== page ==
The future of tyre recycling in the UK
Tyre recycling remains a huge environmental topic, and recent changes in legislation regarding portside storage is a step in the right direction.
The UK’s Environment Agency announced that it has approved a new time-limited statement (RPS 238) which will allow enhanced material storage at dockside.
Widely welcomed by TRA (tyre Recovery Association) members the news will “…permit up to 5000t of PAS107-processed and compliant material to be stored portside in secure conditions prior to bulk loading and shipment, primarily for use as tyre-derived fuel overseas…” according to the article in Tyre and Rubber Recycling.
Whilst such changes in legislation set to benefit the industry as a whole, the article also makes reference to the anticipated ban on exporting UK waste tyres to India.
Generally accepted that this will occur, and that an alternative must be sought, surely now is the time for tyre recyclers, indeed anyone connected with the tyre industry in the UK, to explore the possibilities of sustainably disposing of waste tyres in a responsible manner.
Our continuous pyrolysis technology, the only one of its kind in the UK, offers another outlet for end of life tyres. One that is sustainable, circular and generates by-products that are essential, either in manufacturing processes or as alternative energy generation.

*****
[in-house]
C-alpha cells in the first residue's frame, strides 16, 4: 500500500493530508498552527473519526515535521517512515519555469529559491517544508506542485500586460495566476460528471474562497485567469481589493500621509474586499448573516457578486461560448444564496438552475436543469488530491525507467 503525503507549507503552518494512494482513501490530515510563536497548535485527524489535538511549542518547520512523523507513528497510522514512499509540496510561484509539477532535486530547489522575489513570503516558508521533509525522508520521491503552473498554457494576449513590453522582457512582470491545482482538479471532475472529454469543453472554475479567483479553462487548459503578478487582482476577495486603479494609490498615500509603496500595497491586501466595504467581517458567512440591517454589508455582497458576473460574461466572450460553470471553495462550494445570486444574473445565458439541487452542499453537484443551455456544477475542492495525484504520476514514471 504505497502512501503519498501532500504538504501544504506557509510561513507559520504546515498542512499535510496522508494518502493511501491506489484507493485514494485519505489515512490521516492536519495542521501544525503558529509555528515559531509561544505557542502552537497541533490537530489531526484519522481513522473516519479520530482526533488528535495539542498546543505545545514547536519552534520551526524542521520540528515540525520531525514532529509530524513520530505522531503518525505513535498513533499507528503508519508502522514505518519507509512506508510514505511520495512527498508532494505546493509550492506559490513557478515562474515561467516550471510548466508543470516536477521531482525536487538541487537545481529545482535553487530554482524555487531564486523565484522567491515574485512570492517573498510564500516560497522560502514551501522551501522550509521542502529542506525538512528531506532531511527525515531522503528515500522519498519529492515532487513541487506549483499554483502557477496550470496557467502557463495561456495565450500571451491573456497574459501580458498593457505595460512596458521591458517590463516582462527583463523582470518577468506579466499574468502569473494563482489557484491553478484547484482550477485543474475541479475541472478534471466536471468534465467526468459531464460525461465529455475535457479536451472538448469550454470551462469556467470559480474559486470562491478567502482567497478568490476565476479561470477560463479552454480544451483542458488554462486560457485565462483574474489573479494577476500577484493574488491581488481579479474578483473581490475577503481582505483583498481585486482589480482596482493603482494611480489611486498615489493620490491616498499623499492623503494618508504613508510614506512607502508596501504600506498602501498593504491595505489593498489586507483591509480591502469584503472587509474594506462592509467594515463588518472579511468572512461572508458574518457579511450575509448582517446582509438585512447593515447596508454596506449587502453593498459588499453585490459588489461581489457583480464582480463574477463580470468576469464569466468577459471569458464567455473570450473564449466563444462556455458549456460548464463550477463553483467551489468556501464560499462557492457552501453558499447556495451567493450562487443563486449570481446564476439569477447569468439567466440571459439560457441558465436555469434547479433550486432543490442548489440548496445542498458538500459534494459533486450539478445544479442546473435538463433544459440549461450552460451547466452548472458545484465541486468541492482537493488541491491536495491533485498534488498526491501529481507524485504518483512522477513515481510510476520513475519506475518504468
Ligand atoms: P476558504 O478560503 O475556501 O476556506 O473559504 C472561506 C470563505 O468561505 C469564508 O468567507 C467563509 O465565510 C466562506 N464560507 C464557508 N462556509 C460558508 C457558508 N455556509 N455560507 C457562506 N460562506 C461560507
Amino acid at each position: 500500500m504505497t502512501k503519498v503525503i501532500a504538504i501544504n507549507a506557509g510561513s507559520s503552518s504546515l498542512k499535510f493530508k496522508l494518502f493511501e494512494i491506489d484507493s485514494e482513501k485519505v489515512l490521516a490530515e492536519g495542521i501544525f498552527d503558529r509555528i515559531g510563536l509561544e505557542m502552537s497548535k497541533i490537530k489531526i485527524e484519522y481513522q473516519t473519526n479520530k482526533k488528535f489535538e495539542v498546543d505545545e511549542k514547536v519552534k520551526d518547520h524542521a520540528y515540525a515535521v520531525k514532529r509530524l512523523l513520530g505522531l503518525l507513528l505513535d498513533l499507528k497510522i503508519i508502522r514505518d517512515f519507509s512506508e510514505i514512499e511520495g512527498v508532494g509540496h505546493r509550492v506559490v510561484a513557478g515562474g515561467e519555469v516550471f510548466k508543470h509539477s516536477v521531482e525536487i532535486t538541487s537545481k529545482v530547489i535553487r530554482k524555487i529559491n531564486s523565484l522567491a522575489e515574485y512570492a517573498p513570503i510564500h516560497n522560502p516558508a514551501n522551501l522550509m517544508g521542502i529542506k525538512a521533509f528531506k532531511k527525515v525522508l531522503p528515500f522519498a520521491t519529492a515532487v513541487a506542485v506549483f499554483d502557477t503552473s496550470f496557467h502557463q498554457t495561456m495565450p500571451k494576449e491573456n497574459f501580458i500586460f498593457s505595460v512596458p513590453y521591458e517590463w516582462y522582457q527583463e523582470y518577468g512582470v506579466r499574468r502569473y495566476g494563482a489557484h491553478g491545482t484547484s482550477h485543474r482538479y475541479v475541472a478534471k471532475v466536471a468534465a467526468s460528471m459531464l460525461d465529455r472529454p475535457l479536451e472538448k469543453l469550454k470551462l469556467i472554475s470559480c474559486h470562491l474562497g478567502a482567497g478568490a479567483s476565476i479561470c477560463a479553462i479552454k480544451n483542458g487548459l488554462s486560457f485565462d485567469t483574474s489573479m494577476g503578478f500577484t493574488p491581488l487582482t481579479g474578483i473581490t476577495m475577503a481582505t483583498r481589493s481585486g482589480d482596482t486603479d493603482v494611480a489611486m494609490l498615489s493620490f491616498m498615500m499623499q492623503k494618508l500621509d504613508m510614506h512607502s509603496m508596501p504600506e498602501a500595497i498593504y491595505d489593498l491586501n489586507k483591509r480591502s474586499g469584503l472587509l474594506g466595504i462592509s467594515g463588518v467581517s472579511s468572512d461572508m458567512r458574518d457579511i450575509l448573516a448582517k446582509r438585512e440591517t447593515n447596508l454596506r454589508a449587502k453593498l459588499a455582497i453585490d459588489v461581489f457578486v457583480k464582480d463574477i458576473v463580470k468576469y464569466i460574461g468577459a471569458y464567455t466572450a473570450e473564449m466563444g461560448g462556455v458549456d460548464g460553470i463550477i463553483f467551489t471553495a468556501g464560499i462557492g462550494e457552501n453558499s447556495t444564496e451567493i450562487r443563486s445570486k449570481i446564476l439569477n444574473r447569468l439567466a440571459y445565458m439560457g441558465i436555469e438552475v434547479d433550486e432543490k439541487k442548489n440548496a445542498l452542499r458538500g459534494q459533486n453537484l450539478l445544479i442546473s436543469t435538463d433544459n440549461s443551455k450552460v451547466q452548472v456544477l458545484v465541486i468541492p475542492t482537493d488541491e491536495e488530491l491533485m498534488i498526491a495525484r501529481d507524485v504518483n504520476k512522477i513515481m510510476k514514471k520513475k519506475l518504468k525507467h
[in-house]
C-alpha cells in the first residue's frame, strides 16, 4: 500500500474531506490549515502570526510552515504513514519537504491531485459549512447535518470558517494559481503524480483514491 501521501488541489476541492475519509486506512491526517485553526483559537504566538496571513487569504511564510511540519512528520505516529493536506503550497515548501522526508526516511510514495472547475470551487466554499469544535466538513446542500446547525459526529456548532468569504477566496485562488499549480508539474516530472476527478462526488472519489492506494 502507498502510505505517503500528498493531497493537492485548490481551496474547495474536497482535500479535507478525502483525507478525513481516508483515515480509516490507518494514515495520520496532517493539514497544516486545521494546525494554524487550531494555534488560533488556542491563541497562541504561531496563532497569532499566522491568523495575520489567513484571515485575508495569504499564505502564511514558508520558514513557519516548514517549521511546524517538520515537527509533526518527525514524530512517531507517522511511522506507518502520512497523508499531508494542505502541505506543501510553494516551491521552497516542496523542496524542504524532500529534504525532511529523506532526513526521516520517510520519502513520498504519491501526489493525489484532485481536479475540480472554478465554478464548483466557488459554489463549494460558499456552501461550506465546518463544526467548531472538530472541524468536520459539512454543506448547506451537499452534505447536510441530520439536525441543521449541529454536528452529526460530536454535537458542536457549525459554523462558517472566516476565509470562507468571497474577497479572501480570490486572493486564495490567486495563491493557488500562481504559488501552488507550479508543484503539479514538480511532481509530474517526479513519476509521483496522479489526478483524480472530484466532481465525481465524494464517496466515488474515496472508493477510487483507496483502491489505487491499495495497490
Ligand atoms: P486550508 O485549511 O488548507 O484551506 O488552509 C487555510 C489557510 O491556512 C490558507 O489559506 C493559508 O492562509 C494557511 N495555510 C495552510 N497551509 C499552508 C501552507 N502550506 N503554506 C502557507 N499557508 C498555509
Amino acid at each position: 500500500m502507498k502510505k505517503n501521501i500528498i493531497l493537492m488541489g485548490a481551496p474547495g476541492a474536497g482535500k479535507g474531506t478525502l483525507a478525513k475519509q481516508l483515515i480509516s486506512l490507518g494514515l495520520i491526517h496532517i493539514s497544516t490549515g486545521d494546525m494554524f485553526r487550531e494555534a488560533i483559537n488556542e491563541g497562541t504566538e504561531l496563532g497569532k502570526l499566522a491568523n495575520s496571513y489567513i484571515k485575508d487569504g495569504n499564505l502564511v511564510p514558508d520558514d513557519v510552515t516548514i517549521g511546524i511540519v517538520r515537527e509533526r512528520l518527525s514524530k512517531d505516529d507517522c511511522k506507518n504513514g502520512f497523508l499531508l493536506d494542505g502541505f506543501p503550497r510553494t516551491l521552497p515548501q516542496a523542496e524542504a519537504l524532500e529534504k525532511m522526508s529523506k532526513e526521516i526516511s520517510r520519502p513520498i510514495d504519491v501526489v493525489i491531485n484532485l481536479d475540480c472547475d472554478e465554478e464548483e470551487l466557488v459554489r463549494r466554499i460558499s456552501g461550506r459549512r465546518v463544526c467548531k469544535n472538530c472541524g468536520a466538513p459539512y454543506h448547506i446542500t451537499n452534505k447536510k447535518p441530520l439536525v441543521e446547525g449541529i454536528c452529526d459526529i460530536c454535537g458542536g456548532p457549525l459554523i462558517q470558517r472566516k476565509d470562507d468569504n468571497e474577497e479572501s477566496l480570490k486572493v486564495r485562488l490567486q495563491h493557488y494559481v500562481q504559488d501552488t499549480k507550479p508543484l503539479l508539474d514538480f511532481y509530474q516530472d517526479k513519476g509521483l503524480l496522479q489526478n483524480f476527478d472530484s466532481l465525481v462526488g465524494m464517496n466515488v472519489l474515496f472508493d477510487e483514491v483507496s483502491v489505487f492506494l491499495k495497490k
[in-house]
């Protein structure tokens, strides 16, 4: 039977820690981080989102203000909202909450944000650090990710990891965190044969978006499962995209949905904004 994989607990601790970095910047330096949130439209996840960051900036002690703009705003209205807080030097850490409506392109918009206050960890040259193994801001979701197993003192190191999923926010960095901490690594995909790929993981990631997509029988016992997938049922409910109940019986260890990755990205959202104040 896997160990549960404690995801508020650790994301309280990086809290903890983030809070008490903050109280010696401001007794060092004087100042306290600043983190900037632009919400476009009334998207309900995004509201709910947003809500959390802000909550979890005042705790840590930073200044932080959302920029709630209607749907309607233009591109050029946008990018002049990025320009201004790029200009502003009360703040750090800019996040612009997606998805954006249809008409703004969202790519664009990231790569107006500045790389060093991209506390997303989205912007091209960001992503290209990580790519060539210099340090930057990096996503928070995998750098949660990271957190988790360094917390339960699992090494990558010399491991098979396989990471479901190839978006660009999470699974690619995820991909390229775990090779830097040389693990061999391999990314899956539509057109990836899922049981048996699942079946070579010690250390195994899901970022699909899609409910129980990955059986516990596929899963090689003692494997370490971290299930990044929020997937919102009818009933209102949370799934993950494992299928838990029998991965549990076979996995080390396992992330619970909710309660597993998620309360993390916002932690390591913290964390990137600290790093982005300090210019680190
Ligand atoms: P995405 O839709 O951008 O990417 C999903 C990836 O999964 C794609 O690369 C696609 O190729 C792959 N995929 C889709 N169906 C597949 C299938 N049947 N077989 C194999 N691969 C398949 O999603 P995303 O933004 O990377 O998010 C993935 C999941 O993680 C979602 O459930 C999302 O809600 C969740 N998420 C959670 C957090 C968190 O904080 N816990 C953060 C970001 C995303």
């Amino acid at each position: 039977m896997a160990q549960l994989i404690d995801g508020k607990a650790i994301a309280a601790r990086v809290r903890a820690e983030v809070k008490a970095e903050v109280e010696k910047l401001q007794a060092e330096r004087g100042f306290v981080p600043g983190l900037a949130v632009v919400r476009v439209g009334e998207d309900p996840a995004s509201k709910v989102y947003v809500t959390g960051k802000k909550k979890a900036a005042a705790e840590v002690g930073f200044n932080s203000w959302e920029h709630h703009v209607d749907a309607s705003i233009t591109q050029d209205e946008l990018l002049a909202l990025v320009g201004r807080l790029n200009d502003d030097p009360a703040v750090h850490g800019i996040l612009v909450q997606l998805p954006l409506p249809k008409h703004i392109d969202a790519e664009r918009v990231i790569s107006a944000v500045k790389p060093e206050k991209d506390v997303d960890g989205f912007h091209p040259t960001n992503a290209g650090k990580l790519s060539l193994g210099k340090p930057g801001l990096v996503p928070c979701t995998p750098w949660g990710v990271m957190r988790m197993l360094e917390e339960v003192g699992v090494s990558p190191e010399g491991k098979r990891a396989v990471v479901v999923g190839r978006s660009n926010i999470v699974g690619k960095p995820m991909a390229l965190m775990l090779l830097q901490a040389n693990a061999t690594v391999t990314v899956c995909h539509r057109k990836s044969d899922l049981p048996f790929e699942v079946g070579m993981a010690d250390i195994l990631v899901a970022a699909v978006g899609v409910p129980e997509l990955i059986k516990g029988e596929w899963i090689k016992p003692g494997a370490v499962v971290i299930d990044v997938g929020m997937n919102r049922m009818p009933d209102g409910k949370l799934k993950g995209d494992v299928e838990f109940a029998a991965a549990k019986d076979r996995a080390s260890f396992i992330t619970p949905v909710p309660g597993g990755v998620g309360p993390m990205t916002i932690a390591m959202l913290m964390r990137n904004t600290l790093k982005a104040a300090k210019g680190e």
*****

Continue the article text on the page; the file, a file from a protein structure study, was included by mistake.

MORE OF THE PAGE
Operating at low temperatures the plant allows the processing of end of life tyres with ease – our plant at Worksop is capable of processing one tonne of ELTs each hour. Putting that into perspective – with 50m waste tyres generated in the UK each year equating to 480,000 tonnes – the UK would need around 55 pyrolysis plants the same as ours to effectively remove all waste tyres in the UK. When you put it like that, it doesn’t seem such a big ask does it?
Clearly, we’re huge advocates of pyrolysis and the effect it can have on hard to recycle waste including, but not exclusively, waste tyres.
For us, it’s about finding new ways of dealing with our waste in the UK that cannot be recycled and ensuring it is used to generate energy, thereby reducing our demand on non-renewable fossil fuels even further.
Perhaps, an even more important message though is the fact that our approach to hard to recycle waste has to be holistic. Fixing the tyre problem as a stand-alone issue is not as good as it could be if we also find ways of eliminating other hard to recycle materials from landfill.
And that is why we’re committed to sharing our knowledge of pyrolysis and the positive impact that it can have on the tyre industry. The future of tyre recycling has to be about dealing with our waste responsibly.